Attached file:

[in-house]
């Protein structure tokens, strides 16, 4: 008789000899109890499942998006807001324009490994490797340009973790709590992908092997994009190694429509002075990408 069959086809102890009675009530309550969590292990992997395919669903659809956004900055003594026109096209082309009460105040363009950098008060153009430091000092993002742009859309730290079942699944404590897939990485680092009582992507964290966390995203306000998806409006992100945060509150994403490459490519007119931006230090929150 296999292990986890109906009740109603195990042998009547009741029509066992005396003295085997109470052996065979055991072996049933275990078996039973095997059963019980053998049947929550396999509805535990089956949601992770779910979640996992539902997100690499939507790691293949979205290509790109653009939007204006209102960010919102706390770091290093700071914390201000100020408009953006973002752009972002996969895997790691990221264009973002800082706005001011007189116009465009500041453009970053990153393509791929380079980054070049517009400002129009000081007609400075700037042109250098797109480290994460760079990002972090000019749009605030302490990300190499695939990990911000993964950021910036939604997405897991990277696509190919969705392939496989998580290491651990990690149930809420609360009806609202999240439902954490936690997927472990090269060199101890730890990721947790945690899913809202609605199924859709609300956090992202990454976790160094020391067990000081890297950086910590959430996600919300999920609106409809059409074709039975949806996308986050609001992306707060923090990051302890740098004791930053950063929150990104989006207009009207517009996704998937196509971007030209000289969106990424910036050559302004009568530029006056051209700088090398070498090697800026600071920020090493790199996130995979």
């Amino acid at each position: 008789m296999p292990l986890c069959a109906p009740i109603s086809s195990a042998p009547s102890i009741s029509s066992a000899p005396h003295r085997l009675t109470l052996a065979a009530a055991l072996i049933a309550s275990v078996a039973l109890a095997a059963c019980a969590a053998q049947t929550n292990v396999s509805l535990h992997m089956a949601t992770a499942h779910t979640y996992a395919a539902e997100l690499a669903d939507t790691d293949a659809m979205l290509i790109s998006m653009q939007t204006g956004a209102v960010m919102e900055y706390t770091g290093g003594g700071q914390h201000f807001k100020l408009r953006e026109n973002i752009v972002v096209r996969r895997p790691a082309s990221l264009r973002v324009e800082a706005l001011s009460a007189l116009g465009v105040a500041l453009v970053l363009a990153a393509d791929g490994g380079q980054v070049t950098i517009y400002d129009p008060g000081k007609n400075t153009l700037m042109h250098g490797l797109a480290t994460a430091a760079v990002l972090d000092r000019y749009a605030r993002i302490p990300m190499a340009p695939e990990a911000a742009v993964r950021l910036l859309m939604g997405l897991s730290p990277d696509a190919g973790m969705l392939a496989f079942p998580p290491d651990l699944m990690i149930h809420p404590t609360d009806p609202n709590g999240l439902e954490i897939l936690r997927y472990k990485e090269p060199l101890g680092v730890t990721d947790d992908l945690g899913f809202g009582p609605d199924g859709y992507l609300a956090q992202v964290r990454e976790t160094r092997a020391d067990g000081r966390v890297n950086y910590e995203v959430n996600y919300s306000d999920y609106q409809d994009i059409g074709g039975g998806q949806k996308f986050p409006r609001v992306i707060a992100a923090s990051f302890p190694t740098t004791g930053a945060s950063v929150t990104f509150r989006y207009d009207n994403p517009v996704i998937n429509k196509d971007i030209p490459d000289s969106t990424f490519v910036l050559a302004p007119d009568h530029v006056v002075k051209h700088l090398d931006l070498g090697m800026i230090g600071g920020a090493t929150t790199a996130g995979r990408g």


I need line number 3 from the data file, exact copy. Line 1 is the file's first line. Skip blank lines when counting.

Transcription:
């Amino acid at each position: 008789m296999p292990l986890c069959a109906p009740i109603s086809s195990a042998p009547s102890i009741s029509s066992a000899p005396h003295r085997l009675t109470l052996a065979a009530a055991l072996i049933a309550s275990v078996a039973l109890a095997a059963c019980a969590a053998q049947t929550n292990v396999s509805l535990h992997m089956a949601t992770a499942h779910t979640y996992a395919a539902e997100l690499a669903d939507t790691d293949a659809m979205l290509i790109s998006m653009q939007t204006g956004a209102v960010m919102e900055y706390t770091g290093g003594g700071q914390h201000f807001k100020l408009r953006e026109n973002i752009v972002v096209r996969r895997p790691a082309s990221l264009r973002v324009e800082a706005l001011s009460a007189l116009g465009v105040a500041l453009v970053l363009a990153a393509d791929g490994g380079q980054v070049t950098i517009y400002d129009p008060g000081k007609n400075t153009l700037m042109h250098g490797l797109a480290t994460a430091a760079v990002l972090d000092r000019y749009a605030r993002i302490p990300m190499a340009p695939e990990a911000a742009v993964r950021l910036l859309m939604g997405l897991s730290p990277d696509a190919g973790m969705l392939a496989f079942p998580p290491d651990l699944m990690i149930h809420p404590t609360d009806p609202n709590g999240l439902e954490i897939l936690r997927y472990k990485e090269p060199l101890g680092v730890t990721d947790d992908l945690g899913f809202g009582p609605d199924g859709y992507l609300a956090q992202v964290r990454e976790t160094r092997a020391d067990g000081r966390v890297n950086y910590e995203v959430n996600y919300s306000d999920y609106q409809d994009i059409g074709g039975g998806q949806k996308f986050p409006r609001v992306i707060a992100a923090s990051f302890p190694t740098t004791g930053a945060s950063v929150t990104f509150r989006y207009d009207n994403p517009v996704i998937n429509k196509d971007i030209p490459d000289s969106t990424f490519v910036l050559a302004p007119d009568h530029v006056v002075k051209h700088l090398d931006l070498g090697m800026i230090g600071g920020a090493t929150t790199a996130g995979r990408g």